Dolphins in Los Cabos | Spotted Dolphin
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Spotted Dolphin


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This sleek, long dolphin has a distinct coloration: its back is covered in a dark gray patch of skin or "saddle' that spreads from its front to past the dorsal fin. Small white spots cover the dark area, and dark spots speckle the creamy white belly. It also has a dark patch over the eyes and several other distinct dark lines on the face and body. The dorsal fin is curved and the flukes and flippers are small and pointed. The size of the spotted dolphin can vary, but individuals in coastal populations tend to be larger.

These dolphins can gather in groups of 1,000 or more individuals, and these super pods are often seen by fishermen during tuna season. Spotted dolphin pods include both sexes and all ages, and sometimes they blend schools with other dolphin species as well, such as the spinner and long-beaked common dolphins. These agile dolphins can swim up to 28 km/h and may speed next to the whale-watching boats, performing acrobatic leaps.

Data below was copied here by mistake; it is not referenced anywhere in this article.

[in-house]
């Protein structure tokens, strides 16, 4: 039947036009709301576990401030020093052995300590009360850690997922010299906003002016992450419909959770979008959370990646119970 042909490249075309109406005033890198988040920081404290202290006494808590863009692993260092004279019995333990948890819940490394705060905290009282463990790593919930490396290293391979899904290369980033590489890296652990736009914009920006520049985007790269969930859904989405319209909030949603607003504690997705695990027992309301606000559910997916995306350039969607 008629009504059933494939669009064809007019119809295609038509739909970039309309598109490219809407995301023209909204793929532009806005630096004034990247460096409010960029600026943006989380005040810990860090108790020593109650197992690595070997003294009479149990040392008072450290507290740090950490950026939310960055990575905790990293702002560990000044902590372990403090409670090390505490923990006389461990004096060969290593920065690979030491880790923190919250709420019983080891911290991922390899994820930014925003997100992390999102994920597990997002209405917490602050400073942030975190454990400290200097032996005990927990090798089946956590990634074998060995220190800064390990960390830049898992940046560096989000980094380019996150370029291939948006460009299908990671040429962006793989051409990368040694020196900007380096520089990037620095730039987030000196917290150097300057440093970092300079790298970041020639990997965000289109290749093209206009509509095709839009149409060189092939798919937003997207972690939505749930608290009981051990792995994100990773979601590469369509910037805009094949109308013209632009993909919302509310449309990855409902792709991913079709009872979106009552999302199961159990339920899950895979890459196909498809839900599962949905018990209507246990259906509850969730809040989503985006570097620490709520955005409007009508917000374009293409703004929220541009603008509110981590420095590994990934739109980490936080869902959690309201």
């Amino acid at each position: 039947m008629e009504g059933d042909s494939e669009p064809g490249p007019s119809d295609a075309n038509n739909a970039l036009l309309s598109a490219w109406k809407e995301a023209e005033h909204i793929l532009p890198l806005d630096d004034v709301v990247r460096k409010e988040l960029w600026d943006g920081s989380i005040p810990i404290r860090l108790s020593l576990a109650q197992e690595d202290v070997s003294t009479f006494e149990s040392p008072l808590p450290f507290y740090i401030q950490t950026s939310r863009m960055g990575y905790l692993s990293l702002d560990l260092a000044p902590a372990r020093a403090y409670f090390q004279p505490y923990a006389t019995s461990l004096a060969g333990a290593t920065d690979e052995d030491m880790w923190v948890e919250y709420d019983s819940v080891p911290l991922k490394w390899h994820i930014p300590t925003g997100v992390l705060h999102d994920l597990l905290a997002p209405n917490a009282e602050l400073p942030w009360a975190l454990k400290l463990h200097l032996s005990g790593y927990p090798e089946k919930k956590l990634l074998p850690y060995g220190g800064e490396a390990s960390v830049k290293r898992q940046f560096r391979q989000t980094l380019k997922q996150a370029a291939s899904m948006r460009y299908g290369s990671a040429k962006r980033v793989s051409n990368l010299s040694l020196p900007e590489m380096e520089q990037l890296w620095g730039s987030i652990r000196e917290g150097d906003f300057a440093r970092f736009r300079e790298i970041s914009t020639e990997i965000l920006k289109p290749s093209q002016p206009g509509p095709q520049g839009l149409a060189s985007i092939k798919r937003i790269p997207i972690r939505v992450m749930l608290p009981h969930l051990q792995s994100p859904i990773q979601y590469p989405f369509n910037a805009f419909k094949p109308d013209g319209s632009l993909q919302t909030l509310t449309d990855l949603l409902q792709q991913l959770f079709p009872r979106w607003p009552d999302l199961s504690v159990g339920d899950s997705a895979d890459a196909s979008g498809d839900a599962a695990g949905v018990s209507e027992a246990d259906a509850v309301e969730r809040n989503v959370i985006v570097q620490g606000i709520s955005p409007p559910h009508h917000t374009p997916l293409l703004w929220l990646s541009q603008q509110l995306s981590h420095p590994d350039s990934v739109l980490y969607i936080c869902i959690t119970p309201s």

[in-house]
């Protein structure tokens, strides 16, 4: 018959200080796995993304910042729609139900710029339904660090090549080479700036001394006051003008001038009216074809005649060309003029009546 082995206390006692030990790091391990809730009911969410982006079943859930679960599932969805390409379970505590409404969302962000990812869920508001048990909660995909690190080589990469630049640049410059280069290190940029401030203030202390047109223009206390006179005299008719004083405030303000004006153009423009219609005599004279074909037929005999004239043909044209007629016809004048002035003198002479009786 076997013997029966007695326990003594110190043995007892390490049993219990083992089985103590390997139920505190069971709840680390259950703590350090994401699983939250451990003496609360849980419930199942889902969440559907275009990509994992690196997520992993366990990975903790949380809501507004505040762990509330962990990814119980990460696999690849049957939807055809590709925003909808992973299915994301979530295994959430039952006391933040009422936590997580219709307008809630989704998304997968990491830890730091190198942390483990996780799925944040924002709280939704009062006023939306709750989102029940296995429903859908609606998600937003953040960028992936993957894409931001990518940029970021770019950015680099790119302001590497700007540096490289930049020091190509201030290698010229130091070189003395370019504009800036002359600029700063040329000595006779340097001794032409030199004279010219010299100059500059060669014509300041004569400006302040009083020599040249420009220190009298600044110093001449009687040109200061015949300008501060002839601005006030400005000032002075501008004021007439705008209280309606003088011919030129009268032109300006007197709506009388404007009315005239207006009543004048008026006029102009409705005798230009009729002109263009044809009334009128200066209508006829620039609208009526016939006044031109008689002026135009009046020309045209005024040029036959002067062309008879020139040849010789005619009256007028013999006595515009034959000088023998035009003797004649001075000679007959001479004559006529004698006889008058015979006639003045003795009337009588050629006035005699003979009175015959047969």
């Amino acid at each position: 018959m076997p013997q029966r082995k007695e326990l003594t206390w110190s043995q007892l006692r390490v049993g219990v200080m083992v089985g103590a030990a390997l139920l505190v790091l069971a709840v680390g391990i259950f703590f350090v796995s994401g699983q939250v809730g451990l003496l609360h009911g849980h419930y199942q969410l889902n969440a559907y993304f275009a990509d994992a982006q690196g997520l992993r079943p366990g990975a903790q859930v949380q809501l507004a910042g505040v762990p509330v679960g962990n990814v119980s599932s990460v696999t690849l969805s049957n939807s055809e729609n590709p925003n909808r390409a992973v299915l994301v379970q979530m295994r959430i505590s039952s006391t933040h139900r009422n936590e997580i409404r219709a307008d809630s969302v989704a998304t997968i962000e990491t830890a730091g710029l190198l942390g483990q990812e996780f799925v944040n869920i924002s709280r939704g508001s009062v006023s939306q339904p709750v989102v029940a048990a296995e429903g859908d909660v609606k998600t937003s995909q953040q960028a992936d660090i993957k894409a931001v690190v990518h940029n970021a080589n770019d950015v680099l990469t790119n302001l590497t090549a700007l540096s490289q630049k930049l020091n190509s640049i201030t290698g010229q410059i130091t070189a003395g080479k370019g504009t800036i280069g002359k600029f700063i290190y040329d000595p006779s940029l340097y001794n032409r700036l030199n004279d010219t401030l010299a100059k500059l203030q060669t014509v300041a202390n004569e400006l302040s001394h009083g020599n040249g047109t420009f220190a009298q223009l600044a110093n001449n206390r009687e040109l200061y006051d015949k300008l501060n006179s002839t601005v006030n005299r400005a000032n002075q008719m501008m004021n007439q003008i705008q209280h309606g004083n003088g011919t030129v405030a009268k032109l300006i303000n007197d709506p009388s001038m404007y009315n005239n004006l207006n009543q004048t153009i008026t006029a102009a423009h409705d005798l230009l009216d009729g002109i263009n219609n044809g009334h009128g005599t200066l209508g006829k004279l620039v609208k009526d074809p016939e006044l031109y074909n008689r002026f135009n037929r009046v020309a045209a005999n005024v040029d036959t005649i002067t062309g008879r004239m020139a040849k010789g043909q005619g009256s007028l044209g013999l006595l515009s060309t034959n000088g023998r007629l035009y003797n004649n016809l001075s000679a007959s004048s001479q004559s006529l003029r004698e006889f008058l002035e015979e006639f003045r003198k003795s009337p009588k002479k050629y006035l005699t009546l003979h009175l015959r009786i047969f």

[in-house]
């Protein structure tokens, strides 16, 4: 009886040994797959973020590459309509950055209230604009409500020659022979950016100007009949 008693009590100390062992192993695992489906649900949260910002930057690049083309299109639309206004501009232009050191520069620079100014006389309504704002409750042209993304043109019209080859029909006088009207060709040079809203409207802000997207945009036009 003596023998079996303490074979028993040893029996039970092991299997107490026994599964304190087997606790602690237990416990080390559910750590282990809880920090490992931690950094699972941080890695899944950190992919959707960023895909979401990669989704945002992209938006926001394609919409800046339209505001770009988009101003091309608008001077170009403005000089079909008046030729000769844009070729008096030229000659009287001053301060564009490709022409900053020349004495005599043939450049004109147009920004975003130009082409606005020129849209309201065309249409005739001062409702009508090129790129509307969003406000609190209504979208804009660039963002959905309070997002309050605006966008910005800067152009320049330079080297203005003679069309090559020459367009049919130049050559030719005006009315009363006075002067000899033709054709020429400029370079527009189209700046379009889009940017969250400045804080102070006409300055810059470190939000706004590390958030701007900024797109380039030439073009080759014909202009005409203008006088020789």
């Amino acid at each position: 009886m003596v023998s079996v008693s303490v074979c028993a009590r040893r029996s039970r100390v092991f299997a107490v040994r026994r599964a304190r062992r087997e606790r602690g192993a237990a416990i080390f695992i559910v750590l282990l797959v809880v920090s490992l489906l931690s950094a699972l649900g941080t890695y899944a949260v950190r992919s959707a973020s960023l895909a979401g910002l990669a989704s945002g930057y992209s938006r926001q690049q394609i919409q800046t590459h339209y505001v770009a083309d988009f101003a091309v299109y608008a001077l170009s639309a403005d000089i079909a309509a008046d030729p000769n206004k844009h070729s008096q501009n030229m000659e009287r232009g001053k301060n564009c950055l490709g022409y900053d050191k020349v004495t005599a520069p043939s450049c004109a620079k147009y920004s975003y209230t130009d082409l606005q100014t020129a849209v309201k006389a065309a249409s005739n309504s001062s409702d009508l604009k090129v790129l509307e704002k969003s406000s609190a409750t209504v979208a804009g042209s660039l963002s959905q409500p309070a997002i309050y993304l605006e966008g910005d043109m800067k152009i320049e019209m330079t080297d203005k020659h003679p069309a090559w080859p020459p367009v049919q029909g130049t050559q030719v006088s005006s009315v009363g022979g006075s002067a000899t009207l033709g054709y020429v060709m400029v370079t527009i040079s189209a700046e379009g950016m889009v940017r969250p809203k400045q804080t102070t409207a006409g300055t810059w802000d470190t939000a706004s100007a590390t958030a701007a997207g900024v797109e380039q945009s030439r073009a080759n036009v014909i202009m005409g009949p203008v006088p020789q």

A female Spotted dolphin will have one calf every 2 to 3 years, after an 11½ -month gestation period; the calf will rely on her milk for 18 months. These dolphins can live for up to 45 years, but tragically, thousands are killed every year in nets set for yellow fin tuna. Because the spotted dolphin's diet is similar to this tuna, the dolphins are often with them, and sometimes fishermen purposefully follow the dolphins to the tuna-and subsequently pull them in with the catch. If you want to play your part in preventing this, please try to buy only tuna marked clearly as “Caught by pole and line”.

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